-- Posted by Neil H. Buchanan
Yesterday, at Duke Law School's new tax policy colloquium, I presented a draft (not yet ready for public dissemination, but abstract available here) of the paper that Professor Dorf and I are writing. In it, we discuss the principles that a President should use to decide among a set of options, all of which are arguably unconstitutional. The motivation for that paper, of course, is the debt ceiling standoff that nearly destroyed the economy last summer, and that might be repeated soon (with no guarantee that the word "nearly" will be apt the next time).
Our argument proceeds basically along the following lines: the debt ceiling statute violates Section 4 of the 14th Amendment (A14S4); and even if it does not, if Congress ever puts him in a no-win situation, the President should choose to ignore the debt ceiling as the "least bad" option (among a "trilemma" of choices: cutting spending, raising taxes, or issuing more debt); and even if the debt ceiling is not such a no-win situation, something else might come along that does put the President in a constitutionally impossible situation, so we need to think through how the President should sort through any such choices.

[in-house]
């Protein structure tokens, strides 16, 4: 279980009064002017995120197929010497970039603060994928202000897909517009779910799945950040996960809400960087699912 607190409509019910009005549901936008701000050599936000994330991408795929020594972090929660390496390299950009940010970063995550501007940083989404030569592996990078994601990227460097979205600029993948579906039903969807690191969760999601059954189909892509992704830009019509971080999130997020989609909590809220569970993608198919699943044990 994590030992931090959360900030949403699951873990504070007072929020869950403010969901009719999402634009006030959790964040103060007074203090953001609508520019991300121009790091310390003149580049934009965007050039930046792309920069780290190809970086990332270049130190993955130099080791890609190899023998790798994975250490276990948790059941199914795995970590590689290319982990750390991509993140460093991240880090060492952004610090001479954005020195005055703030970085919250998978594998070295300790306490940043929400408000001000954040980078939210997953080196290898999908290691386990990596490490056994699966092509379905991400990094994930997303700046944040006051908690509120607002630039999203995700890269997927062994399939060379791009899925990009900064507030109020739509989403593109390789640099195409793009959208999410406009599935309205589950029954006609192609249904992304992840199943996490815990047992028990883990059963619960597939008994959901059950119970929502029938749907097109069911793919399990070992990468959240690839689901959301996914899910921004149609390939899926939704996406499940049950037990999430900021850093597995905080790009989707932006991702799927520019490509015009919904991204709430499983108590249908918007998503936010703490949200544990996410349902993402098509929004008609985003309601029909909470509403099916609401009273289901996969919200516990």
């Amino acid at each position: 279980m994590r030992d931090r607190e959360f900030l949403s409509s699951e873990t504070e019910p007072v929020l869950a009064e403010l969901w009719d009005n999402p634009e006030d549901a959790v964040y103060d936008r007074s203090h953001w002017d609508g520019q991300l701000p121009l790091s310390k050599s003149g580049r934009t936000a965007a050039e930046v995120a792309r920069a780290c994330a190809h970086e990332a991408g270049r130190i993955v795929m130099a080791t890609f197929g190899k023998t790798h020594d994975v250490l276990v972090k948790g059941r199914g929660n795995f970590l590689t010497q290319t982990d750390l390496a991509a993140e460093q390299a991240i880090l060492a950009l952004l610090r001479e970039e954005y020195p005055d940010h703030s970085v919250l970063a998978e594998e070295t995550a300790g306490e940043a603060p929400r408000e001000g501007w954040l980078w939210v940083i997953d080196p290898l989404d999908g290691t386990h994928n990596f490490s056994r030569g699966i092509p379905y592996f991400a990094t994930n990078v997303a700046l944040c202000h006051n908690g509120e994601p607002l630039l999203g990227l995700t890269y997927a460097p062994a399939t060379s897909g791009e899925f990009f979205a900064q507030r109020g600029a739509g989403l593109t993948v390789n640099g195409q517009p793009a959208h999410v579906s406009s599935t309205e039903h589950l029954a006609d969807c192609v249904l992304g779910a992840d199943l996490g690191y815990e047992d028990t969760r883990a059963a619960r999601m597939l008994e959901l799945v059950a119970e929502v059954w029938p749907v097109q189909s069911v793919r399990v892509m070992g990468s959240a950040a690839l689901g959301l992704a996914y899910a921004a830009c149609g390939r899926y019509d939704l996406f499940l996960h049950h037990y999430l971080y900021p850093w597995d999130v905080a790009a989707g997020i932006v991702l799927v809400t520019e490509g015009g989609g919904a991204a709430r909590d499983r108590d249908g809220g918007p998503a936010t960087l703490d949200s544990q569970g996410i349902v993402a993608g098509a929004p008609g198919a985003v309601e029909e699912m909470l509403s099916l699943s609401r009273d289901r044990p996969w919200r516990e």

The colloquium students and professors at Duke had clearly read our draft carefully, and they offered extraordinarily helpful feedback. The one piece of feedback that I had not anticipated was that Mike and I are giving ground too quickly. That is, we have been putting nearly all of our efforts into thinking about the trilemma and the general constitutional principles, without vigorously defending the arguments based on A14S4. At most, I had argued that the debt ceiling was unconstitutional as applied, under A14S4. Several professors and students thought that even that gave too much ground, however, because there is a strong argument that the debt ceiling statute is unconstitutional as a facial matter under A14S4.
Notwithstanding one's views regarding the strength or weakness of those arguments, this feedback reminded me just how much ground I often cede in various debates. One commenter on a Dorf on Law post late last year, for example, reminded me that referring to Paul Krugman and Joseph Stiglitz as being on "the left" merely proved that we have no left left in this country. (Similarly, those who refer to the "liberal wing" of the current Supreme Court have not read Hosanna Tabor or any of a long list of other testaments to the right-centrism of Breyer et al.)